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M E A S U R I N G   L I G H T (continued)


4.0 General
Key words:


Very simple: we directly measure the POWER that the electromagnetic radiation conveyes.

RADIOMETRY is opposed to "PHOTOMETRY" (para. 5), the latter additionally considering the effect on the human eye.

Strictly speaking: in both, RADIOMETRY and PHOTOMETRY, we do not only consider the conveyed radiation POWER. Instead, we also consider POWER DENSITIES and POWER DISTRIBUTIONS across areas and across (solid) angles. Kind of geometrically derived quantities. That's why many different quantities need to be defined and measured. A host of quantities which need not only to be understood, but also to be learnt.

PHOTOMETRY naming difference:

In both RADIOMETRY and PHOTOMETRY, we use the same symbols for the "same" quantities.
Where it seems necessary, you can add indices for discerning radiometric from photometric quantities.
Take INDEX "e" (energetic) for the radiometric quantity and take INDEX "v" (visual) for the photometric quantity.

The quantity names also indicate whether RADIOMETRY or PHOTOMETRY is meant: names containing "...RADI..." belong to radiometric quantities; names containing "...LUMI..." belong to photometric quantities. You can test this principle when reading the table of contents in para. 0 and the comparison table in para. 8.

Bandwidth problem:

Well, "POWER that the electromagnetic radiation conveyes" sounds beautifully simple.
But: within which band of wavelengths? Just 633 nm? Or 380 to 780 nm? Or 1500 to 1870 nm?
A question as simple as important.

If you wanted to measure (radiometrically) light with unknown wavelengths correctly, you'd need a detector without WAVELENGTH LIMITS. Which is not available or at least, impractical. So, is correct radiometric measurement impossible?
No, of course it is possible. But carefully watch wavelengths and BANDWIDTHs:

** Always denote the wavelength (or, if applicable, the band of wavelengths) at which the measurement has been taken.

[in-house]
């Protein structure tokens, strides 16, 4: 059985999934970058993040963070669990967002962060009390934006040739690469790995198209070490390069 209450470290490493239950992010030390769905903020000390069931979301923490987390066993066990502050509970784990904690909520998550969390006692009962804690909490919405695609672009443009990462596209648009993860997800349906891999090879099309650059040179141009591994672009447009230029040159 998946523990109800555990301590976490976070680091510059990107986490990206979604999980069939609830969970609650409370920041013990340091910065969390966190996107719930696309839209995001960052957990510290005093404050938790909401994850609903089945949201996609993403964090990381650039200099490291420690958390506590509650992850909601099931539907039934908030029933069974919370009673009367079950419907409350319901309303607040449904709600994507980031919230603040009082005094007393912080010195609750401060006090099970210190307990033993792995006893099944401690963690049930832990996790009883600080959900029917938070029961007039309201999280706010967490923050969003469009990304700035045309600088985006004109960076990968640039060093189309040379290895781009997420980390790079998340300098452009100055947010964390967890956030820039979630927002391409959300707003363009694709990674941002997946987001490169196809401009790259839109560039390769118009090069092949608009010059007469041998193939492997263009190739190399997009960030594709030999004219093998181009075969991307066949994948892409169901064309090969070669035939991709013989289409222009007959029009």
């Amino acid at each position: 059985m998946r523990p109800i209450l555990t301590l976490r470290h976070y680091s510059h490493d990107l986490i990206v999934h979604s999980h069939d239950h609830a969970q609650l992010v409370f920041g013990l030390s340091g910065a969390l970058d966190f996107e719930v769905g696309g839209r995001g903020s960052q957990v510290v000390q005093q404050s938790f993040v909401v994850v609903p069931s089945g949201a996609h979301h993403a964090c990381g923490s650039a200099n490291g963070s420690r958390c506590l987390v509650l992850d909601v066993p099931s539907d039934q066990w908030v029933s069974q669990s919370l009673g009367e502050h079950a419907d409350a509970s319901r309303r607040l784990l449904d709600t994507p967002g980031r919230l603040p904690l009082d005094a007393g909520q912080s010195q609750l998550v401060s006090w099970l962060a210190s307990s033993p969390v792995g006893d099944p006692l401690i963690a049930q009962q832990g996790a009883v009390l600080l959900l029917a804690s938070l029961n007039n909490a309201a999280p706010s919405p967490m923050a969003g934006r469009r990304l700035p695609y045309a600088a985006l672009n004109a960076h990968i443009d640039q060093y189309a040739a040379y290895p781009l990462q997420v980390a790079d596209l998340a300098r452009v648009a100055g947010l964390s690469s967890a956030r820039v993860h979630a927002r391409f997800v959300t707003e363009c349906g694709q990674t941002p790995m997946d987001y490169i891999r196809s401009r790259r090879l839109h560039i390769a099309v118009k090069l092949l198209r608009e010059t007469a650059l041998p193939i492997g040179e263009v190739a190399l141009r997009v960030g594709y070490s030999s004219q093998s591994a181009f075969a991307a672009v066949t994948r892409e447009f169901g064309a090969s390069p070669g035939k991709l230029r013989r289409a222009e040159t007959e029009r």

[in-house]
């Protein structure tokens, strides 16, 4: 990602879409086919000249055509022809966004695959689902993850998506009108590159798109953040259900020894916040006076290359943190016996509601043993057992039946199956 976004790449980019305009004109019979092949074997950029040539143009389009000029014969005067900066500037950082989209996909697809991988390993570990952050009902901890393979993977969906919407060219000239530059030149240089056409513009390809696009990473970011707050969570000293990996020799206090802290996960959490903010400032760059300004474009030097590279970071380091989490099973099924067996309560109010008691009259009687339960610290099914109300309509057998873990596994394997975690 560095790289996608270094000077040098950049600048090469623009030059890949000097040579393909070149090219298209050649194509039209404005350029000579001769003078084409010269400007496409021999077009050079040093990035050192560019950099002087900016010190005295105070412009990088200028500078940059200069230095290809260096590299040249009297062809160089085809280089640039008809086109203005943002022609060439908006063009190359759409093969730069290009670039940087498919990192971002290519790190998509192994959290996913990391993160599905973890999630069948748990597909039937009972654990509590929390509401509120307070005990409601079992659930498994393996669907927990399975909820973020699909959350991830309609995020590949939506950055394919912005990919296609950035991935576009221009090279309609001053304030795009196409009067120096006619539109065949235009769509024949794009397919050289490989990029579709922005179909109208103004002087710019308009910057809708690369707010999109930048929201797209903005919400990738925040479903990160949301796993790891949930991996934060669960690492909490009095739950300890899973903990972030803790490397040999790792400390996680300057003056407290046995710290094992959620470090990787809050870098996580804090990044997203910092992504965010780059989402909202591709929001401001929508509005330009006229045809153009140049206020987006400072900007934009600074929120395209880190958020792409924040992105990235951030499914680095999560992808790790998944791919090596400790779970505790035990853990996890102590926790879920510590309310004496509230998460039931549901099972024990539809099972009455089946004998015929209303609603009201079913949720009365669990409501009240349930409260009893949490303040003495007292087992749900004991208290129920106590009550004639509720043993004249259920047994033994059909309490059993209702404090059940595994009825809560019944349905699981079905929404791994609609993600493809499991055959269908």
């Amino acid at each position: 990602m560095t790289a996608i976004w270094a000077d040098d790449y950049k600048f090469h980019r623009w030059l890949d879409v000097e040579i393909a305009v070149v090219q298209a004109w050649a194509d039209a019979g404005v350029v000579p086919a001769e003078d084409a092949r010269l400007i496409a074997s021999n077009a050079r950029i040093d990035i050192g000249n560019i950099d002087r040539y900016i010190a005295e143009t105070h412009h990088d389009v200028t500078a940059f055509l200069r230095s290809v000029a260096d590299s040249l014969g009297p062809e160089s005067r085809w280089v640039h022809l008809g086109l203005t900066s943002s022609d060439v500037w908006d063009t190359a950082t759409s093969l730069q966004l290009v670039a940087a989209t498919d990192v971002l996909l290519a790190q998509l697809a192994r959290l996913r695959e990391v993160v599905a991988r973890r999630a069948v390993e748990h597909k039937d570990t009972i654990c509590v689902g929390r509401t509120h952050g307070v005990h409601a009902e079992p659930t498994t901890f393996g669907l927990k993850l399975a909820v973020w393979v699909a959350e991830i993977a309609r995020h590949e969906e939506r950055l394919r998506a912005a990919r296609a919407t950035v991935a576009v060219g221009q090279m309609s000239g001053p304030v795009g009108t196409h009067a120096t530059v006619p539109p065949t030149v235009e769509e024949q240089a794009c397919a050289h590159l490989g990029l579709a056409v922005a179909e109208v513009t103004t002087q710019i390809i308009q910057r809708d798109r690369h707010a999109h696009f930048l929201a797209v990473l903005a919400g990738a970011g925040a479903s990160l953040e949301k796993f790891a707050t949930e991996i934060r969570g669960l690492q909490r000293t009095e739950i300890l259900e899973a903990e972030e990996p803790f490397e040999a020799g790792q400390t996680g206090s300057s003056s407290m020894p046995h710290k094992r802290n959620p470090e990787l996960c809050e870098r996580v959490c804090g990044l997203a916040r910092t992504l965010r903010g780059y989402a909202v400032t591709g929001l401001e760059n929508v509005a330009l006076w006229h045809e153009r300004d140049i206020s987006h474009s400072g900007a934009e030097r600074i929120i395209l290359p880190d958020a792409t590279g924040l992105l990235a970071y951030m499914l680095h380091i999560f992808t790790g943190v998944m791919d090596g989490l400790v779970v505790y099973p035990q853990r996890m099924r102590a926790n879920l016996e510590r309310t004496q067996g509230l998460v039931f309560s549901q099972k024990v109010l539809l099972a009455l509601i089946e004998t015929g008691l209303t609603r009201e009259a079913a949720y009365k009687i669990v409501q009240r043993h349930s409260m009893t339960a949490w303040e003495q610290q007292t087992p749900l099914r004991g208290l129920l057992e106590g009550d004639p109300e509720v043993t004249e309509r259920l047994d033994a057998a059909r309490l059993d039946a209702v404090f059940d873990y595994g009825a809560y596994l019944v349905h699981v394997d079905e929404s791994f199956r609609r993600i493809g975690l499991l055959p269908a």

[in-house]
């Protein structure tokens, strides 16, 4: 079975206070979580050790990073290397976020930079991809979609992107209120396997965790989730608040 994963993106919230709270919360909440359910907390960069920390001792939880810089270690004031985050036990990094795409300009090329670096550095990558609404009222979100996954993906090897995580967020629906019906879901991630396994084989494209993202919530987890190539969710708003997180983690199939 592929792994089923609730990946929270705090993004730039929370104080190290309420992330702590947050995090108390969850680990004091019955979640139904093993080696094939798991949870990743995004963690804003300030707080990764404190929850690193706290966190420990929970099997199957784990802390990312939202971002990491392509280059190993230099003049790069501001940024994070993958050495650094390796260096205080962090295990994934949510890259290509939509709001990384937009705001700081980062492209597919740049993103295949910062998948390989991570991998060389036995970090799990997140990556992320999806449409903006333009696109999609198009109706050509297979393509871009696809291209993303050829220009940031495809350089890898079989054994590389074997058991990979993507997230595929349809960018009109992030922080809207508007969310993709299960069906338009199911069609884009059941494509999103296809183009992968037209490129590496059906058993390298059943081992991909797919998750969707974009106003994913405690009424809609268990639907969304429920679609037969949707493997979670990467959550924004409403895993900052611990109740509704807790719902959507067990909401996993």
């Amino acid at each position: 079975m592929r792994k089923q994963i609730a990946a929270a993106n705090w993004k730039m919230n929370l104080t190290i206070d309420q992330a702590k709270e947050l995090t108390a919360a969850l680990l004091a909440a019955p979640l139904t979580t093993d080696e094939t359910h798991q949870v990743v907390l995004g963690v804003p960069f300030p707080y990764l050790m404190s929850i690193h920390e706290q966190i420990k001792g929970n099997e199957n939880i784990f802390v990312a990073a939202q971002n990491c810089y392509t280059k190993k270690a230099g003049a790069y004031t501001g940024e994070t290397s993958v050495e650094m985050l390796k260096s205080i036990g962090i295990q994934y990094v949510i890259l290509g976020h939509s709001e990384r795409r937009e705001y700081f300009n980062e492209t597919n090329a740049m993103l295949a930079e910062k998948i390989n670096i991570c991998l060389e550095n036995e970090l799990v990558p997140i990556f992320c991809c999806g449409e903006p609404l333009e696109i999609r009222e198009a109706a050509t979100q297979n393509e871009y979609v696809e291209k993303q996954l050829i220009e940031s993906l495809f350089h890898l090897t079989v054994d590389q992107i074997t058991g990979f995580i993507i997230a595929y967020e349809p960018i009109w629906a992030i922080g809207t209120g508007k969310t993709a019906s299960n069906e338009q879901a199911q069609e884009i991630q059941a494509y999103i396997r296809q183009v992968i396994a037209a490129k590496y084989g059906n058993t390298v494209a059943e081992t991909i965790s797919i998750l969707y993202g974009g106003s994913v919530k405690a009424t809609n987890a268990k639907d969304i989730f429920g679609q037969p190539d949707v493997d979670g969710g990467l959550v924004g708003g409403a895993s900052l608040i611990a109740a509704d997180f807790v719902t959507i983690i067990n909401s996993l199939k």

** For general application, your detector should have a broad BANDWIDTH and within this BANDWIDTH, a FLAT RESPONSE.
Make sure that the light to be measured does not contain radiation outside the detector's FLAT RESPONSE limits.
An example of good wavelength fit is given in fig. 4.0-a.

    fig.4.0-a: broad-band detector, narrow-band light; 16 kByte)

** If the light to be measured has a broader BANDWIDTH than your detector, you would need BANDWIDTH-limiting filter(s).
These filters would have to provide steep stop-band slopes and flat pass-band attenuation characteristics with a specified attenuation amount ... not easy to get.
Fig. 4.0-b shows bad wavelength fit without these filters.
You'd better prefer spectral measurement as shown in para. 4.4.

    fig.4.0-b: flat detector, broad-band light; 21 kByte)

** Measuring monochromatic (NARROW-BAND) light is easier: Your detector does not need a FLAT RESPONSE.
Only spectral characteristics of detector sensitivity has to be known precisely.
Then you can measure monochromatic light of   k n o w n   wavelength and correct the meter reading by the sensitivity that the detector has at   t h i s   wavelength. Fig. 4.0-c shows two measurement examples.
(POWER meters for laser radiation often use this principle. You type in your laser's wavelength and the meter automatically corrects the reading.   N e v e r   use this meter for general broad-band measurements!)

    fig.4.0-c: detector broad-band but not flat, light monochromatic; 20 kByte)

** I recommend to measure BROADBAND light radiometrically one monochromatic component after another. This is dubbed "spectral" measurement. See para. 4.4.

Continued: 4.1 Radiometry Within the Beam / 4.1.1 Radiant Flux (Phi)

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Last modified April 19th 2004 14:49